"Let books be your dining table, / And you shall be full of delights. / Let them be your
And you shall sleep restful nights" (St. Ephraim the Syrian).

Friday, August 28, 2020

The Dynamic Legacies of Cities and Councils of Eastern Christian Antiquity

Amidst the endless, and increasingly tedious, debates among Catholics at least over the Second Vatican Council--debates which are also about episcopal authority as well--some have put it about that eventually the legacy of that council will be no more easily recalled than that of, say, Nicaea I or Constantinople I or Chalcedon.

But the legacies of those early councils is not fixed, either, as a cleverly named new book reminds us once more: Justin M. Pigott, New Rome Wasn't Built in a Day: Rethinking Councils and Controversy at Early Constantinople 381-451 (English and Ancient Greek Edition) (Brepols, 2020), 231pp.

About this book the publisher tells us this:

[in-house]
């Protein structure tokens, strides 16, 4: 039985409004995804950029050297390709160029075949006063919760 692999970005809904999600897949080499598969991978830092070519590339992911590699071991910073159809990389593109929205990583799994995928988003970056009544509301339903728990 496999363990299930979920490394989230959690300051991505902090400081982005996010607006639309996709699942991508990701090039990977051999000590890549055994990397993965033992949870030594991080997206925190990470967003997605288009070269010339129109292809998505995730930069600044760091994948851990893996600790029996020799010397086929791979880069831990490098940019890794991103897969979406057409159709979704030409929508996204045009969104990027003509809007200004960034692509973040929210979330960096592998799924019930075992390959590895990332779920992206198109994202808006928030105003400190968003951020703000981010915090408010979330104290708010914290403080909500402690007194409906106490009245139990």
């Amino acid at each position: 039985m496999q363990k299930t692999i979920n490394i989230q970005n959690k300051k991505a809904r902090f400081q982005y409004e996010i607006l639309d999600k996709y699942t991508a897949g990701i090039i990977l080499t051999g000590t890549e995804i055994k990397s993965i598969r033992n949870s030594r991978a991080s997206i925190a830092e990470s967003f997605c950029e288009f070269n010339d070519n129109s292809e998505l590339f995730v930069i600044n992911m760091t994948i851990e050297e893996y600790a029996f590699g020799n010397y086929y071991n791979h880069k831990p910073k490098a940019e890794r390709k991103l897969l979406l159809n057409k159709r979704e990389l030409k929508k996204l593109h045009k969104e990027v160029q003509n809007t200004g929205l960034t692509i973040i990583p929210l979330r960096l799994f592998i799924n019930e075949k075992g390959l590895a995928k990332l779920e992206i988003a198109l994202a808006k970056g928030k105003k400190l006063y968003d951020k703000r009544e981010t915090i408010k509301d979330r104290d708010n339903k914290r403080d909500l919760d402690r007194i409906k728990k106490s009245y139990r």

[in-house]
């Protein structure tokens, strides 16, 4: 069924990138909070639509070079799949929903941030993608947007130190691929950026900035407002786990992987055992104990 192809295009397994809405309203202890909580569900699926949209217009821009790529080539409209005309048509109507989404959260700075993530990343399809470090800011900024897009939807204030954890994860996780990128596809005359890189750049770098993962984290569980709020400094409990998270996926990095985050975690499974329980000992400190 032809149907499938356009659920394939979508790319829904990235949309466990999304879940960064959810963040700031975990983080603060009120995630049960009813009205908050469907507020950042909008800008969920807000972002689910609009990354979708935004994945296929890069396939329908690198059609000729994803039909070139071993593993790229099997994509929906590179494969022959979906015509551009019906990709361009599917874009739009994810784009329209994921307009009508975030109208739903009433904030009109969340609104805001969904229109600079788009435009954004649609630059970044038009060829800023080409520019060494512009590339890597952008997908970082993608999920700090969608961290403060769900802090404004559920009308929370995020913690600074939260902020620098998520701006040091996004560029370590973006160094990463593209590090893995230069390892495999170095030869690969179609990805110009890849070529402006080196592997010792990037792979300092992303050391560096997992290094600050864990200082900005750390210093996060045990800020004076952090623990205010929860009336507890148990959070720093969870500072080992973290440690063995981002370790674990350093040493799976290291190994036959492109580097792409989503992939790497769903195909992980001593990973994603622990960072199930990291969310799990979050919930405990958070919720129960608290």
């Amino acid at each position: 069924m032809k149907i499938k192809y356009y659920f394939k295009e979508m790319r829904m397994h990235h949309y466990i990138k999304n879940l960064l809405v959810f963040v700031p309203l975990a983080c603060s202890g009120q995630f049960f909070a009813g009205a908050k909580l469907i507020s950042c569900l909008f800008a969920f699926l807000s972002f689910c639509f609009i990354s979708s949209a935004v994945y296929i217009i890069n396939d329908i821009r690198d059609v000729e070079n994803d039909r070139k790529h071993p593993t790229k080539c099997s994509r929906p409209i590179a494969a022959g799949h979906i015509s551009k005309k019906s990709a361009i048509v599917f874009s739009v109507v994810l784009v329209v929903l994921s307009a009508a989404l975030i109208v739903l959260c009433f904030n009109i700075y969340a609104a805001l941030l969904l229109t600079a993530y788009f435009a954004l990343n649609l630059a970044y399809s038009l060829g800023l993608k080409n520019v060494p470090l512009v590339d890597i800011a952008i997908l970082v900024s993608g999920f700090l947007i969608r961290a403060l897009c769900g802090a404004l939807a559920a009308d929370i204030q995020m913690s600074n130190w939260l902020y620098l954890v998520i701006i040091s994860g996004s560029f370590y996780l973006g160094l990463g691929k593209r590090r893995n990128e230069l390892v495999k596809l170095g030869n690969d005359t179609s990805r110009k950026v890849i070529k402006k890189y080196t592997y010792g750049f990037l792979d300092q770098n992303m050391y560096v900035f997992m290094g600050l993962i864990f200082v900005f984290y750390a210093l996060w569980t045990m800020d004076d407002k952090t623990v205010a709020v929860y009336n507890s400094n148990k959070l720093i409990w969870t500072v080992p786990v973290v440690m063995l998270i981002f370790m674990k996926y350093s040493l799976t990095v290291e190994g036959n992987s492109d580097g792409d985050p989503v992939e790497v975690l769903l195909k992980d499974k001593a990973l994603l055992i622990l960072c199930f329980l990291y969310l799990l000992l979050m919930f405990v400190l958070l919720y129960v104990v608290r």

Traditional representations of Constantinople during the period from the First Council of Constantinople (381) to the Council of Chalcedon (451) portray a see that was undergoing exponential growth in episcopal authority and increasing in its confidence to assert supremacy over the churches of the east as well as to challenge Rome's authority in the west. Central to this assessment are two canons - canon 3 of 381 and canon 28 of 451 - which have for centuries been read as confirmation of Constantinople's ecclesiastical ambition and evidence for its growth in status. However, through close consideration of the political, episcopal, theological, and demographic characteristics unique to early Constantinople, this book argues that the city's later significance as the centre of eastern Christianity and foil to Rome has served to conceal deep institutional weaknesses that severely inhibited Constantinople's early ecclesiastical development. By unpicking teleological approaches to Constantinople's early history and deconstructing narratives synonymous with the city's later Byzantine legacy, this book offers an alternative reading of this crucial seventy-year period. It demonstrates that early Constantinople's bishops not only lacked the institutional stability to lay claim to geo-ecclesiastical leadership but that canon 3 and canon 28, rather than being indicative of Constantinople's rising episcopal strength, were in fact attempts to address deeply destructive internal weaknesses that had plagued the city's early episcopal and political institutions.

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